The recent rough economy, stagnant real estate market, and foreclosures across the U.S. have led to millions of Americans deciding to rent rather than buy their homes. In most cases, landlords provide insurance for the structure only, inserting clauses into leases reminding tenants that they are responsible for insuring their personal property and personal liability.
Yet, according to a 2012 poll by the Insurance Information Institute, only 31% of renters have a renters insurance policy. In contrast, 96% of homeowners have a homeowners insurance policy. This under-purchased insurance is not over-priced: According to the institute, in 2009 the average renters policy cost less than $16 a month.
You do not need to be a homeowner to have property worth protecting. Renters are particularly vulnerable to theft; statistics routinely show more break-ins occur in rented properties than owned ones.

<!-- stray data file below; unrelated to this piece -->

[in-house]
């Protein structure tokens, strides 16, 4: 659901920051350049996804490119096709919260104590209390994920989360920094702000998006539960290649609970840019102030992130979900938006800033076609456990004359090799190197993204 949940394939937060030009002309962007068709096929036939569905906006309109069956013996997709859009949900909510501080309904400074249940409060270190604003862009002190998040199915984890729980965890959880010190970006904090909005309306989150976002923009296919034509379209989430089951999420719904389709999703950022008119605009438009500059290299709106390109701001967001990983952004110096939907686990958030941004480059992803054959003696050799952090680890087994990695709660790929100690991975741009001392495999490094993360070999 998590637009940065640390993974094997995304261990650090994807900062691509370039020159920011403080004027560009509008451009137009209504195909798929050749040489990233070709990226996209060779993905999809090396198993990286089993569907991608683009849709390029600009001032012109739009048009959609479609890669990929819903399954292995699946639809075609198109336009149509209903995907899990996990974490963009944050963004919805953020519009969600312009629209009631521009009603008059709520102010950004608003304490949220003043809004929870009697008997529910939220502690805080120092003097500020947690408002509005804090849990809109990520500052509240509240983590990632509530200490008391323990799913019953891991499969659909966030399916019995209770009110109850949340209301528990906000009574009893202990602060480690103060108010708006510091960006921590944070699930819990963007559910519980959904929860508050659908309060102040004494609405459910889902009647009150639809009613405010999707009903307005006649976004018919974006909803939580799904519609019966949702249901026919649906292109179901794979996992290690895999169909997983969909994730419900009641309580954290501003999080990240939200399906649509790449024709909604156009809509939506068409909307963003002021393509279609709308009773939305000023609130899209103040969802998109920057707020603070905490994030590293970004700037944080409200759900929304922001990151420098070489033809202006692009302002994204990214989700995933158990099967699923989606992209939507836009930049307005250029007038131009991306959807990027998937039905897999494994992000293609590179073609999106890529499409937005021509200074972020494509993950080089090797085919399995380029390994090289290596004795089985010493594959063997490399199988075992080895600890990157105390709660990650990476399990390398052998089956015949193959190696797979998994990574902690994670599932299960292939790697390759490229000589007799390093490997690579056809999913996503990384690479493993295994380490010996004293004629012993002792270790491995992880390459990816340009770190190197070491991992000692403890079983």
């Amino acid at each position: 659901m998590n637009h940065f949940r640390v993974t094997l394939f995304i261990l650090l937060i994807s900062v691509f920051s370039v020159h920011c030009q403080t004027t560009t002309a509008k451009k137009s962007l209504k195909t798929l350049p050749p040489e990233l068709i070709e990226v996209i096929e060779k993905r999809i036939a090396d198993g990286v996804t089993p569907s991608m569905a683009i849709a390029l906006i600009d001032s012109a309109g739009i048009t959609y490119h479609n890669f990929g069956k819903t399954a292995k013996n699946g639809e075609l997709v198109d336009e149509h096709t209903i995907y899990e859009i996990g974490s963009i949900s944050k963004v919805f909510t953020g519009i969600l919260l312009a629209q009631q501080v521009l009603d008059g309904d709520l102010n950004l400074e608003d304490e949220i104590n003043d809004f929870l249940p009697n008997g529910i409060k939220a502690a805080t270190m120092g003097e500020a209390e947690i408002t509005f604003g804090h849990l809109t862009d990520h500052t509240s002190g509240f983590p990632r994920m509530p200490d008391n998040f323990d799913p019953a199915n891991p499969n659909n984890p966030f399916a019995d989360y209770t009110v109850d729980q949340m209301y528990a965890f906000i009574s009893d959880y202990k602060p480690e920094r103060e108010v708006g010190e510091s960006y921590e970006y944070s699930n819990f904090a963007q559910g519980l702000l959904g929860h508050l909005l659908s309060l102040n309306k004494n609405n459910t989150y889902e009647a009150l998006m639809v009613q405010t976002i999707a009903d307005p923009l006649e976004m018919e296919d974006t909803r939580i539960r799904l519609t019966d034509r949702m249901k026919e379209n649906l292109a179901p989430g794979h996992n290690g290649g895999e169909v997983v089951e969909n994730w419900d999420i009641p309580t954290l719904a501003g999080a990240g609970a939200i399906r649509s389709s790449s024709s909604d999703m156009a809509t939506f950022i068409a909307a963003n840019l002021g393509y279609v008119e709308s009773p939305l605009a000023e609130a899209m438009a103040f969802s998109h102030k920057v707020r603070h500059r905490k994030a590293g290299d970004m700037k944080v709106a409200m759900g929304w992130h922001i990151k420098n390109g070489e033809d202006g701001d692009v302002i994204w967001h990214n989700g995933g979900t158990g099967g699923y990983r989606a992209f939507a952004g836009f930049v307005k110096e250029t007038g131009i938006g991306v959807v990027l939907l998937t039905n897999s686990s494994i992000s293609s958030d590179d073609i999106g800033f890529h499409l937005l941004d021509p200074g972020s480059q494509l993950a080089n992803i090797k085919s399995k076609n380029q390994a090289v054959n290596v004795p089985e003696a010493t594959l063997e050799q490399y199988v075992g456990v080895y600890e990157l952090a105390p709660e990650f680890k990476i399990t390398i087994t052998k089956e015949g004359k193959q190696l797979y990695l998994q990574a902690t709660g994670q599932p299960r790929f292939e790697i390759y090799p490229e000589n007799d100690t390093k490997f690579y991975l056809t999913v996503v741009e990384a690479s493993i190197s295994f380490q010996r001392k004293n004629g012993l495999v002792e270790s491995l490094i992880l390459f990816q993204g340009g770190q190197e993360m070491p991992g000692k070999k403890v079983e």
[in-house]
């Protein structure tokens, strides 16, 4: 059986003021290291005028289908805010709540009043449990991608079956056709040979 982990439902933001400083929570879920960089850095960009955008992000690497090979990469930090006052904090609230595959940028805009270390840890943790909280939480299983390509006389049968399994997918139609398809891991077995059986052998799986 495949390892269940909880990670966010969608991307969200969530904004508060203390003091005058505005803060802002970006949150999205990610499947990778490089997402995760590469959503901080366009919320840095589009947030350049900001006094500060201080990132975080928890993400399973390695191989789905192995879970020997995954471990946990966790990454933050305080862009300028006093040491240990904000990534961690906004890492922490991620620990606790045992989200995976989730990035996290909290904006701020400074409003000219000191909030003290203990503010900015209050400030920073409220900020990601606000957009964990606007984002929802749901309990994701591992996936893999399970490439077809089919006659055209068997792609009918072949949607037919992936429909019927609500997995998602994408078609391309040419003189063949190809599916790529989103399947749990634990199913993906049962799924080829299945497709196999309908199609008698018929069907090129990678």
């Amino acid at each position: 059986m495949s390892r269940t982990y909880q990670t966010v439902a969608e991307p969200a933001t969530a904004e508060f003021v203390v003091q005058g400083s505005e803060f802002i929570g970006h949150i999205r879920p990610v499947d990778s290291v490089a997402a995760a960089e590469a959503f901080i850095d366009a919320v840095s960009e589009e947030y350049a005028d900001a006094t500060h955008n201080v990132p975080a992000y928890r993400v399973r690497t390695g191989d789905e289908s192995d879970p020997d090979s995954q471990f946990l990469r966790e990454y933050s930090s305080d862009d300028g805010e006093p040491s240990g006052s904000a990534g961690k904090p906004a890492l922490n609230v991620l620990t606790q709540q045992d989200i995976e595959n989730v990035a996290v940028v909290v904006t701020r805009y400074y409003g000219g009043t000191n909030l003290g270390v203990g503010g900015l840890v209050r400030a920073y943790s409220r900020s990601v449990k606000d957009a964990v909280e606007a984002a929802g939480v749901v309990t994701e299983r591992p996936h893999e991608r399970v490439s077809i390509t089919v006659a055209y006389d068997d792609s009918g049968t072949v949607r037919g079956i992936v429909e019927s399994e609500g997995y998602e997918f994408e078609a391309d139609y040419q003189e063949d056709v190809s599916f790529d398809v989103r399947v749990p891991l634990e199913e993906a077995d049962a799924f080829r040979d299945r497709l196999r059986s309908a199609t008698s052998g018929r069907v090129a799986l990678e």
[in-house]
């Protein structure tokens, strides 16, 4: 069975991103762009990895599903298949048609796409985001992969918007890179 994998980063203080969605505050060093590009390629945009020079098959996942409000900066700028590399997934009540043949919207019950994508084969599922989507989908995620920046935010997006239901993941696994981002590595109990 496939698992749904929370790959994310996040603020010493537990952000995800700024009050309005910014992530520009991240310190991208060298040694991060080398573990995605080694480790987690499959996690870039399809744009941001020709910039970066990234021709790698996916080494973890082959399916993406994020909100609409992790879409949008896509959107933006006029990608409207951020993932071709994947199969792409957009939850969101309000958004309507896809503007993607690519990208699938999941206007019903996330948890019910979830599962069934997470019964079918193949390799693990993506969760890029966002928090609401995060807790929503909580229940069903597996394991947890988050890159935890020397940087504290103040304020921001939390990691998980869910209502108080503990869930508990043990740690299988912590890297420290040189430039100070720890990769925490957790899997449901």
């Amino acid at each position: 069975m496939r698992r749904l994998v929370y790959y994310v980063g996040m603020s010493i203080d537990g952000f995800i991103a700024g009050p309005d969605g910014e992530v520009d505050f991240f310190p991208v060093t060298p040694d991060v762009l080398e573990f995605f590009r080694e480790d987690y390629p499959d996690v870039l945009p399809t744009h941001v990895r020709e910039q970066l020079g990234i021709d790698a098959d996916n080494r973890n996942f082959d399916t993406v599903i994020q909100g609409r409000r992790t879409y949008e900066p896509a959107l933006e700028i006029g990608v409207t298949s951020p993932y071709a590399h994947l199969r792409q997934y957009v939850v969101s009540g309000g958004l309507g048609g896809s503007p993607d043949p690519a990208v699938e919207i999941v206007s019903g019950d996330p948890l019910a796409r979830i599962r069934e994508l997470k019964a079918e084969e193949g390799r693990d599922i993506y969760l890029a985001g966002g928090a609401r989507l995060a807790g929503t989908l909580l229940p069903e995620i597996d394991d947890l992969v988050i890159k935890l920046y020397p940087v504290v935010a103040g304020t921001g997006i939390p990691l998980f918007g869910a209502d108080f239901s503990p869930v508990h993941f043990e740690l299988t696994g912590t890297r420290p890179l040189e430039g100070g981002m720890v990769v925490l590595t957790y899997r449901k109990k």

And don’t overlook liability exposures. Many renters still occupy a single-family home, with all the resulting liability risks of a homeowner. Also, apartment dwellers pursue the same activities (boating, golf, sports, etc.) that risk harm to others, have pets that may bite or scratch, and have guests who may slip or fall.
If you are a renter, talk with your insurance advisor about proper insurance protection for your personal property and liability exposures.
©2013 Selective Ins. Group, Inc. (Branchville, NJ). "Selective" insurers include Selective Ins. Co. of America, Selective Ins. Co. of New England, Selective Ins. Co. of N.Y., Selective Ins. Co. of South Carolina, Selective Ins. Co. of the Southeast, Selective Way Ins. Co., Selective Cas. Ins. Co, Selective Fire and Cas. Ins. Co and Selective Auto Ins. Co. of N.J. Insurers and products available vary by jurisdiction.